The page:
Rick Perry

14th United States Secretary of Energy

James Richard "Rick" Perry (born March 4, 1950) is an American former politician. He was the 14th United States Secretary of Energy from March 2, 2017 through December 1, 2019. He was the Governor of Texas from 2000 to 2015. He is a Republican. He became governor when George W. Bush became President, and has been elected three more times. Perry was the longest governor in the United States for 14 years.

Rick Perry
14th United States Secretary of Energy
In office
March 2, 2017 – December 1, 2019
PresidentDonald Trump
DeputyDan Brouillette
Preceded byErnest Moniz
Succeeded byDan Brouillette
47th Governor of Texas
In office
December 21, 2000 – January 20, 2015
LieutenantBill Ratliff
David Dewhurst
Preceded byGeorge W. Bush
Succeeded byGreg Abbott
39th Lieutenant Governor of Texas
In office
January 19, 1999 – December 21, 2000
GovernorGeorge W. Bush
Preceded byBob Bullock
Succeeded byBill Ratliff
9th Agriculture Commissioner of Texas
In office
January 15, 1991 – January 19, 1999
GovernorAnn Richards
George W. Bush
Preceded byJim Hightower
Succeeded bySusan Combs
Member of the Texas House of Representatives
from the 64th district
In office
January 8, 1985 – January 8, 1991
Preceded byJoe Hanna
Succeeded byJohn Cook
Personal details
James Richard Perry

(1950-03-04) March 4, 1950 (age 74)
Haskell, Texas, U.S.
Political partyRepublican (1989–present)
Other political
Democratic (Before 1989)
Spouse(s)Anita Thigpen (m. 1982)
EducationTexas A&M University, College Station (BS)
WebsiteOfficial website
Military service
Allegiance United States
Branch/service United States Air Force
Years of service1972–1977[1]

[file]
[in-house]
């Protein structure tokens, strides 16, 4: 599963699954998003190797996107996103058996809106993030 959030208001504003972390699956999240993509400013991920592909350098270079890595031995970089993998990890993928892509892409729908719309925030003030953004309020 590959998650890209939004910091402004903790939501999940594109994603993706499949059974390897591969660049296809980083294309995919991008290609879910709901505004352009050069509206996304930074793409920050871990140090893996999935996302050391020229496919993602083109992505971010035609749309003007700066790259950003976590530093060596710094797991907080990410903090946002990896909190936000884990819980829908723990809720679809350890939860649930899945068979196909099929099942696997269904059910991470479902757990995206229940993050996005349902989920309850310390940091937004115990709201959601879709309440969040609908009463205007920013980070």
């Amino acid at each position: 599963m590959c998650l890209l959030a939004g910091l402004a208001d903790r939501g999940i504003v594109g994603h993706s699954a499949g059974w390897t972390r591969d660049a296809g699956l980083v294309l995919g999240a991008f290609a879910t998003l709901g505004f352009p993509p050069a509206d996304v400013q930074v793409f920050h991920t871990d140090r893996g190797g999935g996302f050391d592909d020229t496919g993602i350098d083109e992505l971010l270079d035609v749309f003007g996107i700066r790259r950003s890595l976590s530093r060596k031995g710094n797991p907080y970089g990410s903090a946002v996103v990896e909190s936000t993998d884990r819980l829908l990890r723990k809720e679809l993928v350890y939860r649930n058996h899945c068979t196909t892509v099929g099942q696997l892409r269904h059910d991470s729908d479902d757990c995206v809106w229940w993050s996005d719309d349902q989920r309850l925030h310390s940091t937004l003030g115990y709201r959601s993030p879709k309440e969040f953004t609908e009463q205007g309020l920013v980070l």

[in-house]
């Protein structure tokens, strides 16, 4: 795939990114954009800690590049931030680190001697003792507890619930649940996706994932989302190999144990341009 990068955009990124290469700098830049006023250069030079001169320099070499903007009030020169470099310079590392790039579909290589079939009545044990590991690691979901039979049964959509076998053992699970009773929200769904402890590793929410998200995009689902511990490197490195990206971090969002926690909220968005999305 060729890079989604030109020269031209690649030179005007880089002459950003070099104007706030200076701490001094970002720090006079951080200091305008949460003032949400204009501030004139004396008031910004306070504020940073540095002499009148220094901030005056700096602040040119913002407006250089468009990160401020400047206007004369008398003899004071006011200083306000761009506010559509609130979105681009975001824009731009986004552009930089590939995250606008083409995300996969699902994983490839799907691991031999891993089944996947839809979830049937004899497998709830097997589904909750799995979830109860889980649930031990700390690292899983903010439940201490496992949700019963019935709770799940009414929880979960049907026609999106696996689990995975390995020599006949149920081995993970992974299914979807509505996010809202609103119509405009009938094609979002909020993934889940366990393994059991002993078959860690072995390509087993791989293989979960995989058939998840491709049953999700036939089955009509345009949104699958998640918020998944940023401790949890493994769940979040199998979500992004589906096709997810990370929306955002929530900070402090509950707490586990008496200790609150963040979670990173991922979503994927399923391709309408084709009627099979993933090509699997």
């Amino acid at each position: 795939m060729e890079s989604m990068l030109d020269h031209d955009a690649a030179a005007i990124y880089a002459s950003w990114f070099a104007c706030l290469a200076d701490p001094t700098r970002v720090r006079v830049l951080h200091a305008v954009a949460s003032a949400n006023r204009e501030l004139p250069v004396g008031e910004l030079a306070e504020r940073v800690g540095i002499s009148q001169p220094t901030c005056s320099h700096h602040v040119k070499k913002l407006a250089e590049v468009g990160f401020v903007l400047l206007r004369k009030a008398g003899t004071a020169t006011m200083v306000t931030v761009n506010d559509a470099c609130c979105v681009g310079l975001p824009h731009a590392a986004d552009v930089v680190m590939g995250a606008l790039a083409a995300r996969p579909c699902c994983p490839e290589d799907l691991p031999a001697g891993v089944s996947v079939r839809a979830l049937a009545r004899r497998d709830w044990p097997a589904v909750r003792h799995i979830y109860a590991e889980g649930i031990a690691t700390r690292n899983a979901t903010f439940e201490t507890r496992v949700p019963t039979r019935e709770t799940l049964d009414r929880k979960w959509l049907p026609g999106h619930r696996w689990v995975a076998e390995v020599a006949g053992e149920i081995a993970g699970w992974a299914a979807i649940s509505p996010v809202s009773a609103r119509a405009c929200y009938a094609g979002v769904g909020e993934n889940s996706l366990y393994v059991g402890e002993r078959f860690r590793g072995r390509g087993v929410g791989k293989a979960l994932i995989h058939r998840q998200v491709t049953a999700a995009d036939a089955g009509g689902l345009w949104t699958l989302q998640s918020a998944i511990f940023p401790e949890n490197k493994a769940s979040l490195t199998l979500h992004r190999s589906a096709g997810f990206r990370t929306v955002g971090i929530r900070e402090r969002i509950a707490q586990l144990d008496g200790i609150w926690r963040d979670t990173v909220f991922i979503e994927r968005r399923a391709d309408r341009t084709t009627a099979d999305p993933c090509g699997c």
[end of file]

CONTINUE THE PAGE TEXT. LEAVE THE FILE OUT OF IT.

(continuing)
Rank Captain
Unit772nd Tactical Airlift Squadron

On December 13, 2016, then-President-elect Donald Trump nominated Perry to serve as United States Secretary of Energy during his administration.[2] He was confirmed by the United States senate on March 2, 2017.

Early life


Perry was born in Haskell, Texas. His parents were Joseph Perry and Amelia Holt. He grew up in West Texas and studied at Texas A&M University. During his early years, he was a farmer and a pilot.

Early career


In 1984, Perry was elected to the Texas House of Representatives as a Democrat from district 64, which included his home county of Haskell. He served on the House Appropriations and Calendars committees during his three two-year terms in office.

In 1990, as a newly Republican, Perry challenged Jim Hightower, the incumbent Democratic Agriculture Commissioner. Karl Rove was Perry’s campaign manager.[3] Perry won the election.

In April 1993, Perry, while serving as Texas agriculture commissioner, expressed support for the effort to reform the nation's health care, describing it as "most commendable".[4]

In 1994, Perry was reelected Agriculture Commissioner by a large margin.

In 1998, Perry chose not to seek a third term as Agriculture Commissioner, running instead for Lieutenant Governor to succeed the retiring Democrat Bob Bullock. He won the election.

Governor of Texas (2000-2015)


Perry assumed the office of governor on December 21, 2000, following the resignation of George W. Bush – who was preparing to become President of the United States. In the 2001 legislative session, Perry set a record for his use of the veto, rejecting 82 acts, more than any other governor in any single legislative session in the history of the state since Reconstruction.[5] [6][7] He was elected again in 2002. In 2002, Perry described the Texas same-sex anti-sodomy law as "appropriate".[8]

Perry's campaigns for lieutenant governor and governor focused on a tough stance on crime. He has supported block grants for crime programs.[9] In 2007, Perry signed a law ending automatic arrest for cannabis possession.[10]

Perry supports the death penalty.[11] In June 2002, he vetoed a ban on the execution of mentally retarded inmates.[9] As of September 18, 2014, there have been 278 executions since Perry first took office in December 2000.[12]

Perry was re-elected in 2006 and in 2010. In 2014, Perry announced that he would not run for a fourth term.[13]